13. JTD

    JTD Registered User

    Sep 27, 2005
    7,004
    395
    83
    Thank you for posting the photos. Now I understand what you are talking about.

    I agree with all the others, of course it is possible to take it apart and reassemble it again - why do you think it would 'explode'? Of course, as has already been pointed out, you must let the springs down first, but that is true of all clocks.

    Go ahead with the repair, and there are plenty of people who have 'been there, done that' to help you if you need them.

    JTD
     
  14. Willie X

    Willie X Registered User

    Feb 9, 2008
    12,495
    867
    113
    So Ed, what's the trouble you are having that requires a take apart. Nearly all of the trouble Ive seen with these movements is with the poorly designed click mechinism. It fails in some way, and the shock causes the mainspring to unhook and sometimes the bayonet style barrel unhooks from the spokes of the main wheel too. Not to much trouble to make things right.
    You don't have to split the plates to remove the barrels. The arbor can be shifted foward and there is a notched area of the winding arbor to allow the arbor to slide out to the side. This arbor and barrel disassembly doesn't work smoothly but if you persist, it will come out and can be put back together albeit with some difficulty.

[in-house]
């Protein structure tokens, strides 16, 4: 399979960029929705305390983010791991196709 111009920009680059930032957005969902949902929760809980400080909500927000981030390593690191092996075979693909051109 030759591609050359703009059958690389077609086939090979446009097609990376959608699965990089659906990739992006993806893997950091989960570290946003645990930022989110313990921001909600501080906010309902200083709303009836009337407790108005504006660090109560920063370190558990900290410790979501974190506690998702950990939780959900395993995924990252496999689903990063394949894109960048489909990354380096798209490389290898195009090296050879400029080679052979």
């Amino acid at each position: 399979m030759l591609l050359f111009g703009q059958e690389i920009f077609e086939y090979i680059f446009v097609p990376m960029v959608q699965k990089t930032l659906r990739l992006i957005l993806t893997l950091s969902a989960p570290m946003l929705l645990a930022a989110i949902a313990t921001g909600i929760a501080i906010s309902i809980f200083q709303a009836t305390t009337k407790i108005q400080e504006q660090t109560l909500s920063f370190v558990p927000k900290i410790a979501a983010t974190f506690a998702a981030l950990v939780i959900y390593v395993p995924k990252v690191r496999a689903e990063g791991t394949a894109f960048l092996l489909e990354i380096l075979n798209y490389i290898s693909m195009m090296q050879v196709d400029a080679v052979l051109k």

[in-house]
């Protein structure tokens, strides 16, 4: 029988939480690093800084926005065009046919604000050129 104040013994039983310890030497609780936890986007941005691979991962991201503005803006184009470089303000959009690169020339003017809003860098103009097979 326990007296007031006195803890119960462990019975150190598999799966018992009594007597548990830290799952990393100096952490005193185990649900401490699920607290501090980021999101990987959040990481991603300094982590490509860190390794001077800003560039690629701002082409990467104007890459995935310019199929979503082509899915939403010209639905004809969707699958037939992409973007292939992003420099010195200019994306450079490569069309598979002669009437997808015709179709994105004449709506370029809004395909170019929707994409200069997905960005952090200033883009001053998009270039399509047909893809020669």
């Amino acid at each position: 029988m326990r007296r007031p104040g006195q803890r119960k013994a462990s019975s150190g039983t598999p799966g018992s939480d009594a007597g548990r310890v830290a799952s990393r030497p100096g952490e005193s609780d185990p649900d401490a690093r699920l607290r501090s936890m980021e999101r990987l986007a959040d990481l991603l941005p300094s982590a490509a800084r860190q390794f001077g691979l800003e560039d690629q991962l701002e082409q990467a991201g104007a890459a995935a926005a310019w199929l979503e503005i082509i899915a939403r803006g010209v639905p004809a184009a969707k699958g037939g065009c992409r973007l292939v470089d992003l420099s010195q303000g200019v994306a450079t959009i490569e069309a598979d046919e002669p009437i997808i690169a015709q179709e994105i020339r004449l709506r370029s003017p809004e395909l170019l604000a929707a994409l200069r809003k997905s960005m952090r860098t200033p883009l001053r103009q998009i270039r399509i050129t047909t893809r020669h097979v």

Note, this movement has been in production since 1962, maybe earlier. They became very prolific in the last 25 years.
    Willie X
     
  15. Ed Schmitt

    Ed Schmitt Registered User
    NAWCC Member

    Aug 30, 2003
    368
    0
    16
    Male
    CRNA retired
    Towanda, PA
    Country Flag:
    Region Flag:
    I want to thank everyone for their imput. I've only been repairing clocks for just over 15 years, since completing the NAWCC clock school. I've seen many different movements. Yes, I know that the "E" clip are slid off the arbor they are attached to. But what you can't see is that there are "E" clips on both sides of the plates, which makes it hard to side it off with out removing one of the plates.


    Everything you see on the front plate has been removed with the exception of the rack hook, and the warning lever, which has "E" clips between the plates. I have no problem removing the gathering pallet.


    I don't have a tool that would allow me to remove the center cam. That has to be removed before I could remove the top front plate. Yes, I can lift the front plate off, but it will pull the center arbor and the gear at the bottom and everything between the plates (my explosion phrase) If I can remove the center cam, then I can remove the gears after removing more "E" clips. In one picture you see a spring between the rack and the rack hook. What you don't see it the "E" clip on the inside of the plate holding it to the front plate.